Decked halls with twinkling Christmas lights, colorful patterns of green, red and gold paper, and beautiful wreaths and stockings were only the tip of the iceberg for the 80 beautifully decorated Christmas trees donated to the Red Oak ISD Education Foundation second annual Festival of Trees event.
The event was held Nov. 24 through Dec. 1 with several businesses, churches, school classrooms, organizations and individuals showing their holiday spirit by donating a tree to a silent auction, with all proceeds benefiting the foundation.
The Lions Club and the North Ellis County Outreach Center also donated trees to be raffled off with proceeds benefiting each organization.
“All the trees, wreaths and stockings were donated by various individuals and groups with all the monies going toward the foundation,” Sherry Fox said, with Mary Rose Corriles adding, “We’ve even opened the event to allow others to raise money toward their organizations by donating a tree.”
Among the many donors were Odyssey HealthCare, Carter Pest Control, Budget Yellow Pages, Red Oak Health and Rehabilitation, Loving Touch Adult Day Care, Wooden Elementary, Eastridge Elementary, Red Oak High School, Adventure Academy, Metroplex Furniture Store and several others.
With a former classroom wing of the former elementary school transformed into a Winter Wonderland headed by the creative imagination of Red Oak junior high art teacher Malea Jaffe with Pam Lynch, Karen Anderson and their team of foundation directors assisting, the goal was to make the Festival of Trees a magical experience for everyone, organizer Dana Rodes said.
“That’s what this is really about—the whole community coming together in the spirit of joy to create something beautiful and memorable for everyone to share,” Rodes said. “ It took a tremendous amount of work from everyone involved and generosity from the tree donors, but the end result will be truly special for all the people of Red Oak as they share in this happy Christmas tradition.”
There were several Christmas themes chosen by donors, such as “Our Shining Stars,” “Maroon Out,” “Fitness for Life,” “A Wooden Christmas,” “Hot Wheels,” “Let It Snow,” “Hawk the Herald Angels Sing,” “Recycle Christmas” and many more to help set the holiday mood.
Visitors seemed astounded with the way the trees were decorated — whether it was their first or second visit to the event.
“I think that the trees are very beautiful and I really feel that the donations are going towards an excellent cause,” Tara Ferguson said.
“This is my first time here and the trees are very nice,” Greg Beaty said. “I haven’t seen all of them but I will get around to them. This is pretty neat and I will come back again next year.”
“This is my first time and everything is really nice,” Kim Boyd said. “The trees are really nice and my favorite one is the “Snowman Delight” because I like the snowman. I didn’t donate this year but I will come back next year and bring some people with me.”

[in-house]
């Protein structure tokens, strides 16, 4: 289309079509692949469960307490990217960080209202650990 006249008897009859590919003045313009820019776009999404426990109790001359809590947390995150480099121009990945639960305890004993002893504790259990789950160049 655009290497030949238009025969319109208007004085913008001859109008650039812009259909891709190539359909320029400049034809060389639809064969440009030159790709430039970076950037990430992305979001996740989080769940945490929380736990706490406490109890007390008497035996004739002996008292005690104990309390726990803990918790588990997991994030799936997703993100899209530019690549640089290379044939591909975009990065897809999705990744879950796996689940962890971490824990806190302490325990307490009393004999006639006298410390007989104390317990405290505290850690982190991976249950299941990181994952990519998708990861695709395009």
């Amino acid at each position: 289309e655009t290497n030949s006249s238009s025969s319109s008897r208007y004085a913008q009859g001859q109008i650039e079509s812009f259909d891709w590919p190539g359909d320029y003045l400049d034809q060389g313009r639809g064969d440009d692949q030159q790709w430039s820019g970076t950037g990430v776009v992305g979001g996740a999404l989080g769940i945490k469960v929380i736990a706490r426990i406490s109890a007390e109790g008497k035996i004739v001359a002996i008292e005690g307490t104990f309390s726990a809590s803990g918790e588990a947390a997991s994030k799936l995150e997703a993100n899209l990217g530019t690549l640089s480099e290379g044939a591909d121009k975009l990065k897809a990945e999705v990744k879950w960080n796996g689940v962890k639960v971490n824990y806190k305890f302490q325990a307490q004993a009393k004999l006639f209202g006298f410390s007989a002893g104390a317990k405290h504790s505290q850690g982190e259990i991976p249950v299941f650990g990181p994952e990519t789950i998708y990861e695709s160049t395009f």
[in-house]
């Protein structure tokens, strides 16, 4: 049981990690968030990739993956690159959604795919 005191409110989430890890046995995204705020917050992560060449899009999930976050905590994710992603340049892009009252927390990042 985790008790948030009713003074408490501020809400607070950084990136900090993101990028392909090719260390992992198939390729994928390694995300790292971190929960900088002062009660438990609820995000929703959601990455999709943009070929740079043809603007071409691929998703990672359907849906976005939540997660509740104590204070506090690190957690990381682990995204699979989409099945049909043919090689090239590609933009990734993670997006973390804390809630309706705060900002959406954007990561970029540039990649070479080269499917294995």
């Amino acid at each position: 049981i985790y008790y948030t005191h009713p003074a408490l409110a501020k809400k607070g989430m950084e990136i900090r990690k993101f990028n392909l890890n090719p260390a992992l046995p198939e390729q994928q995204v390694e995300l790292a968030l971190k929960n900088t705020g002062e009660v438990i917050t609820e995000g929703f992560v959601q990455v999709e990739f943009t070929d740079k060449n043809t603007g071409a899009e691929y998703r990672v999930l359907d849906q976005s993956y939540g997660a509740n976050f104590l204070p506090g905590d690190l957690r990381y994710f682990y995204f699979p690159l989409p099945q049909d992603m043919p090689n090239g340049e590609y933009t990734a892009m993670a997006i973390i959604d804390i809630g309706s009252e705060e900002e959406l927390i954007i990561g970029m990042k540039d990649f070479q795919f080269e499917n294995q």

Amid all the trees and decorations, a little bit more of excitement was added as entertainment was provided each day of the festival with special performances by Eastridge Elementary’s Good News Club, Dance Xpressions, Girls Scouts, Stacia’s School of Dance, Vandeburg Brothers, Wooden Elementary fourth-graders, Shields Elementary Steel Drums and Choir, Sassy Senior Ladies Dance Troupe and Red Oak Junior High Drama Club.
“All the participation came from the different acts and donors that donated a tree to the festival,” Fox said, noting the community response was a well-received one.
“The response was great with church choirs and kids groups coming to sing for us,” she continued. “We’ve had great group participation as well.”
To top off the event, Santa Claus made a special appearance in the Santa Room, where parents were allowed to take pictures with their children. Kids were also allowed a chance in a whimsical room called “Frosty’s Snow Fort” where they made a snow angel on the ground.
“This was a very good experience overall and we’re really happy,” Rodes said. “We met our goal and we just want to thank everyone and every organization for coming out and supporting this event. It was a wonderful community effort.”
Lynch agreed with Rodes.
“Even though this event is a fund-raiser, this was much more of a community event,” Lynch said, saying every aspect of the community was involved, which made it more than just a fund-raiser. “Everyone that I spoke with said they enjoyed the event so I really do believe that this event is beginning to be something that people look forward to and that’s always a good thing.”
The event raised about $4,500, which brought the foundation very close to its 2007 goal of $90,000.
“The amount is about the same from last year so this was a very good way to close out the year,” Lynch said.
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